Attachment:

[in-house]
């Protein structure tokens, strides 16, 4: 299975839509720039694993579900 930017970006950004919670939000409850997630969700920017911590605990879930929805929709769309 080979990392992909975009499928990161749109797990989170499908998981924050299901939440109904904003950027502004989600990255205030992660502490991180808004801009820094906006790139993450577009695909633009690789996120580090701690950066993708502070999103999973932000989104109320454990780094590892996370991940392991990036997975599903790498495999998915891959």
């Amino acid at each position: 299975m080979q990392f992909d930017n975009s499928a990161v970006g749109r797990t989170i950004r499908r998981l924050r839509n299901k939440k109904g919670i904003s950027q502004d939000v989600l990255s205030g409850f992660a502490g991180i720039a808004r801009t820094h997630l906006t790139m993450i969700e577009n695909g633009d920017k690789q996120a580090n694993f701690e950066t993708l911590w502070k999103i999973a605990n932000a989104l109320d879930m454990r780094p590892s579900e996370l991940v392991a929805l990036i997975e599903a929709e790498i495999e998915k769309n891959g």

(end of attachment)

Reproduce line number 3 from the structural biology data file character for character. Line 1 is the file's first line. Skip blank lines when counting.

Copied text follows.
């Amino acid at each position: 299975m080979q990392f992909d930017n975009s499928a990161v970006g749109r797990t989170i950004r499908r998981l924050r839509n299901k939440k109904g919670i904003s950027q502004d939000v989600l990255s205030g409850f992660a502490g991180i720039a808004r801009t820094h997630l906006t790139m993450i969700e577009n695909g633009d920017k690789q996120a580090n694993f701690e950066t993708l911590w502070k999103i999973a605990n932000a989104l109320d879930m454990r780094p590892s579900e996370l991940v392991a929805l990036i997975e599903a929709e790498i495999e998915k769309n891959g």